I love fall desserts but find their scope to be narrow. I do believe that every season has a taste. Close your eyes, breath in summer, and you’ll smell honey (that’s the nectar of juicy fruits) and taste clean cucumber on your tongue. Take a whiff of winter. What do you get? I get ginger and tea, the savory smell of roasted meats, and the sweet vegetal scent of sautéed aromatics. Fall rolls in with the tart-sweet first apples and then the cinnamon-spiked everything. But before I curl myself around that mug of warm cider or burn my fingers on my first cooked fruit–filled pie, I needed to warm up to fall’s ingredients. Because figs and grapes and apples have flavors on their own. I like the spice, but I don’t want to smother them. I want to warm up to those flavors. Yes, I need to tread lightly.
This tart was a brilliant introduction that didn’t take me too far out of my summer comfort zone. Inside that almond-enhanced sweet tart shell is a simple vanilla bean custard (fun fact: custard of any kind is the ultimate comfort food to me). It bakes. It cools. And it’s topped with a bouquet of apples. But they’re not sautéed in butter or cloaked in the contents of the spice cabinet. Mandoline-cut slices are poached—ligthly poached so that they retain some bite in liquid spiked with just enough rosewater to bring out the apples’ floral notes, but not so much to make the slices taste like your grandmother’s eau de parfum. Despite my Persian background, too much rosewater gives me a trippy headache. A little can be magical.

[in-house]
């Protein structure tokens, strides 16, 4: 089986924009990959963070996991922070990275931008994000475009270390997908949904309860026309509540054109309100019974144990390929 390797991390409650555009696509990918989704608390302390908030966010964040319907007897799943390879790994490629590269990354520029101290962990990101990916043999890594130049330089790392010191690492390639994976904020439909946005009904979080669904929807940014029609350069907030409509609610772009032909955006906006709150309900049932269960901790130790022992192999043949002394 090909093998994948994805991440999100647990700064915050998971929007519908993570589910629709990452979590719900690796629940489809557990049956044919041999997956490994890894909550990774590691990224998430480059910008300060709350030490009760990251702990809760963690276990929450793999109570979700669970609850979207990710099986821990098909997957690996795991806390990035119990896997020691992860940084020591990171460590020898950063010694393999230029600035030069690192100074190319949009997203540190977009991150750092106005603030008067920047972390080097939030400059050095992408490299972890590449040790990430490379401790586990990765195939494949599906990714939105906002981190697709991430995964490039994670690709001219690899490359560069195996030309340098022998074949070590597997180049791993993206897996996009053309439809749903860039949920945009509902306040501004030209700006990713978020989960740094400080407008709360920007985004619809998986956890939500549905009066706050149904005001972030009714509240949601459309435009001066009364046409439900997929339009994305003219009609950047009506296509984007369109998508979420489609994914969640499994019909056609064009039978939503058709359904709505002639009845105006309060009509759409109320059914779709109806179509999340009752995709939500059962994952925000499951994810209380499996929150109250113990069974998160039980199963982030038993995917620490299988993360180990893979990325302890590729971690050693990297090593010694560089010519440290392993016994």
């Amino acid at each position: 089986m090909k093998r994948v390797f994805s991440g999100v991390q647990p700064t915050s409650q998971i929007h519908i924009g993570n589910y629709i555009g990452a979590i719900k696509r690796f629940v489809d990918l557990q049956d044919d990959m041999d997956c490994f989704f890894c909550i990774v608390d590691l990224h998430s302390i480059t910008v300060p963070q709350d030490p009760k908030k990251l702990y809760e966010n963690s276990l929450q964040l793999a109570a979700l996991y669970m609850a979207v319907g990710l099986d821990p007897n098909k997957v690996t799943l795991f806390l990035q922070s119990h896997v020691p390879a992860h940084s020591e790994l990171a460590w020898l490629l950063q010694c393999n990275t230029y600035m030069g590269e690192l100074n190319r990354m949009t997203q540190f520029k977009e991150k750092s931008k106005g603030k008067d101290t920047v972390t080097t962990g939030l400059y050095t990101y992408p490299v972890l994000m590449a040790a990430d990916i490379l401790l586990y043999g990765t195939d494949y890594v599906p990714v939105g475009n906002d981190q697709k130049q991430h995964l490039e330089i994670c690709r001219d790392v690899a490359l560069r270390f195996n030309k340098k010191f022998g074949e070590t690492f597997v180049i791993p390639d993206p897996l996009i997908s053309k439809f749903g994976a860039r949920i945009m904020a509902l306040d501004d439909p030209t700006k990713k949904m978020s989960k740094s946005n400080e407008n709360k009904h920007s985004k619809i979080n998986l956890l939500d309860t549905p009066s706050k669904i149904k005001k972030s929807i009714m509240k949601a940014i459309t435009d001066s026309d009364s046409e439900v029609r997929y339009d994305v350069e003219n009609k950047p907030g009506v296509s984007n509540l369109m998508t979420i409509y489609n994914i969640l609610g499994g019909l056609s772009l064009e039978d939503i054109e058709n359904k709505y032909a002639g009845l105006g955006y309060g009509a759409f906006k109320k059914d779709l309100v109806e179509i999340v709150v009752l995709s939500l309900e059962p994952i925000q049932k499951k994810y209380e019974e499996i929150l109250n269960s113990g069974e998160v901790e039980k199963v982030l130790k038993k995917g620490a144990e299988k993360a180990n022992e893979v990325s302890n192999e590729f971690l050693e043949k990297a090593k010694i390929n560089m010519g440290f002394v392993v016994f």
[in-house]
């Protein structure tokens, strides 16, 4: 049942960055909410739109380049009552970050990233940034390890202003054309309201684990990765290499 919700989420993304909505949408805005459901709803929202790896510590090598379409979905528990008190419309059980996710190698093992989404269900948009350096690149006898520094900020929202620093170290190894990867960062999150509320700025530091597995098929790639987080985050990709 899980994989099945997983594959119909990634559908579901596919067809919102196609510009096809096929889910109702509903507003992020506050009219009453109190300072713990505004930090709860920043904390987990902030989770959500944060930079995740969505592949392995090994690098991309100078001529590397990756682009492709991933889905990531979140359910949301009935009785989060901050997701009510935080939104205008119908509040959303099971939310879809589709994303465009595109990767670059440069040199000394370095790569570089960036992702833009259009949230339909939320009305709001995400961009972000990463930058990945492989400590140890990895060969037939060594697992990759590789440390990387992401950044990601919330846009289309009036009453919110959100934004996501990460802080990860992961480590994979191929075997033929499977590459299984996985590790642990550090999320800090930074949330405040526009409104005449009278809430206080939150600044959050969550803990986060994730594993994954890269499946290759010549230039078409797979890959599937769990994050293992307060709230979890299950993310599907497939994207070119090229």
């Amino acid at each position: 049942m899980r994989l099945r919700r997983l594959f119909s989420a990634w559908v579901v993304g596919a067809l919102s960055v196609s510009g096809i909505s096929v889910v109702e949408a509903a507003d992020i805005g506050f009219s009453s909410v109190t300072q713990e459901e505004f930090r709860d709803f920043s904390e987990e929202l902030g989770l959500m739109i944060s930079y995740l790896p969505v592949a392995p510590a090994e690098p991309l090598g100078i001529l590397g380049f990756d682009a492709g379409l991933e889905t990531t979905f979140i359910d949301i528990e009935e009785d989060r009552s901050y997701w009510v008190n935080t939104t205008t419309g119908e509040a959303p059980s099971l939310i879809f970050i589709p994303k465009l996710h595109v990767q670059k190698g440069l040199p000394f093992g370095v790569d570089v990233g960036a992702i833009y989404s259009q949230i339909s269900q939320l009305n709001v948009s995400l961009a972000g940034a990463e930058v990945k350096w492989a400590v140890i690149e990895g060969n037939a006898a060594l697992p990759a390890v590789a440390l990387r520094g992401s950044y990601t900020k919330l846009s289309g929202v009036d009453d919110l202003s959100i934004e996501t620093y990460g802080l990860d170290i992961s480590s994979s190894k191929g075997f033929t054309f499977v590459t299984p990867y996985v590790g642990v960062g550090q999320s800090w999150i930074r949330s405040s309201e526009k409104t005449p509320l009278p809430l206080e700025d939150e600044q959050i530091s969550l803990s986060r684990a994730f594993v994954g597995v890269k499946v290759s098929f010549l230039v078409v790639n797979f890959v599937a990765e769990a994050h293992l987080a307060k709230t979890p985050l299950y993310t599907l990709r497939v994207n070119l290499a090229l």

The combination may seem exotic—like some poor attempt at a Middle-Eastern-French fusion dessert. But rosewater-scented apple pie is a thing—a very American thing that dates back to the Colonial period. And it’s a very good thing too. The crisp-tender cooked apples are cushioned by that luscious custard and complemented by the almond flavor of the crust. And the petal formation on top is as light and fresh as the pink flowers of summer that paint one of my favorite silk dresses. There can still be roses in October. And what’s better than an edible rose?
Rose-Scented Apple Custard Tart
Reducing the poaching liquid and glazing the tart are optional and you can choose to do so according to your taste and appearance preferences. I used Dorie Greenspan’s Sweet Tart Dough with Nuts for the tart crust and used almonds. You can use your favorite recipe, but I highly recommend substituting about 1/6 of the flour in the recipe with the same weight of finely ground almonds (not almond flour because you want the earthy flavor of the skins). Use an assortment of both sweet and sweet-tart firm apples for the best appearance (I love the different skin colors) and texture. Do not use tart apples like Granny Smiths. I used a Mutsu, a Gala, a Spencer, a Cortland, and a Ginger Gold. I highly recommend all except for the Ginger Gold. The easiest and neatest way to slice the apples is with a mandoline